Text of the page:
Everyone from kids to grown-ups love to play with Lego kits and it looks like so do the folks at ADAC. The employees at ADAC together with the guys from C’t Magazin have taken a Lego Technic Porsche 911 GT3 RS and crashed tested it into a wall, just like they do with real cars.
For those who don’t know, ADAC is a German auto club and is the largest automobile club in Europe. It is also the largest motorcyclist association in the world. They even operate their own fleet of mobile mechanics and have helicopter ambulances to be used for urgent medical situations. It also publishes ADAC Motorwelt magazine which has the largest distribution in Germany. Not only that, ADAC also has its own crash test facility which is accredited by Euro NCAP.
Now coming to Lego, I am sure no one needs an introduction to these colourful interlocking plastic pieces, which when put together can create almost anything imaginable. There is a special series – Lego Technic, which was created to satisfy the requirements of enthusiasts who love creating more advanced and complex items. One of the products in the lineup is the Lego Technic Porsche 911 GT3 RS which was developed together with Porsche.
The Lego Technic Porsche 911 GT3 RS retails for around INR 32K to INR 35K in India. It includes over 2,700 pieces and comes inside a luxurious box along with a special collector’s book detailing the history of Lego Technic and Porsche GT cars. The 1:8 scale model has been designed to provide an immersive building experience and gives an insight into the real-life vehicle’s assembly process.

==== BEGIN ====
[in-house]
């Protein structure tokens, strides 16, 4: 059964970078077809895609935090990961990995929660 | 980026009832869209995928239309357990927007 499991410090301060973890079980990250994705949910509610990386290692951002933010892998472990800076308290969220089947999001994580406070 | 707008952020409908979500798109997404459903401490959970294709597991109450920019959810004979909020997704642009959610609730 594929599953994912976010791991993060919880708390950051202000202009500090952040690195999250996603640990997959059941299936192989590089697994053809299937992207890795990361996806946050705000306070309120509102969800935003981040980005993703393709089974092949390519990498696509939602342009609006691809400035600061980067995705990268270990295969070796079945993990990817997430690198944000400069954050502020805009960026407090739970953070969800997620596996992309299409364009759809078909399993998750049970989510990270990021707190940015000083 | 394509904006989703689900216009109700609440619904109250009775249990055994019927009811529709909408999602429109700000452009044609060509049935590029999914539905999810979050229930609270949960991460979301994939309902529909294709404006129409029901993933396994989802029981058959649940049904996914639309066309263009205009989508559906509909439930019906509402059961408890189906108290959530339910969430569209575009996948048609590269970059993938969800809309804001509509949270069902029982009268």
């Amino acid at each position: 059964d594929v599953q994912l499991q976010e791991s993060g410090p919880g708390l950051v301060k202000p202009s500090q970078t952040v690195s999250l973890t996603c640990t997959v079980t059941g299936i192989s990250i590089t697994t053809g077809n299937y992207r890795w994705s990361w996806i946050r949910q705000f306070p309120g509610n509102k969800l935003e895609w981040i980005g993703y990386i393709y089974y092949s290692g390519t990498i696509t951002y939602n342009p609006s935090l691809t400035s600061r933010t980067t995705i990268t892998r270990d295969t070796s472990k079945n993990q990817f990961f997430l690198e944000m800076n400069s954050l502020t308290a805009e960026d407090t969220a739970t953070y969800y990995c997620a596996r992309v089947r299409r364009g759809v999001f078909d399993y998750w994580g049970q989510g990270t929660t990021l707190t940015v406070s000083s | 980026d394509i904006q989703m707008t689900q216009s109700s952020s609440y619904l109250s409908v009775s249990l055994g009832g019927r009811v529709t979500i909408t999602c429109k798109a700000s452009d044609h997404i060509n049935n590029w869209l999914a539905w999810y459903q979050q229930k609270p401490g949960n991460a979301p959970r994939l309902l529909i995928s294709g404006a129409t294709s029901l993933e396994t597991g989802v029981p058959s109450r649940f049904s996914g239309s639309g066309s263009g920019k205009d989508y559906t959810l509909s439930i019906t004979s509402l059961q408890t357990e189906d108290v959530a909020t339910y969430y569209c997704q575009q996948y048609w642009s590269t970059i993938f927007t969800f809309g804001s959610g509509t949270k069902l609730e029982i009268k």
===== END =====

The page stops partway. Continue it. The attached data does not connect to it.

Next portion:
The Lego Technic Porsche 911 GT3 RS features orange bodywork, detailed headlights and taillights, original-design rims bearing the RS emblem with low-profile tires, red suspension springs, detailed dashboard, working gearbox and steering wheel with gearshift paddles. The doors, hood and rear lid are operable and the storage area comes with a suitcase. The rear spoiler is adjustable and the kit comes with a collection of authentic stickers.
Now as far as the crash test for this Lego car is concerned, ADAC carried out an offset barrier test at 46 km/h. The result was captured on high-speed cameras and show how beautifully the car model disintegrated into hundreds of pieces flying off in every direction.
And no, the good guys at ADAC didn’t just stop at creating a video, they actually carried out a mini-analysis. They reported that the result was impressive and different than what was expected. The Lego Porsche’s chassis had no problems due to the high-speed impact. There was very little damage to the parts and it was the click connections that gave away, which lead to the breakdown of the car.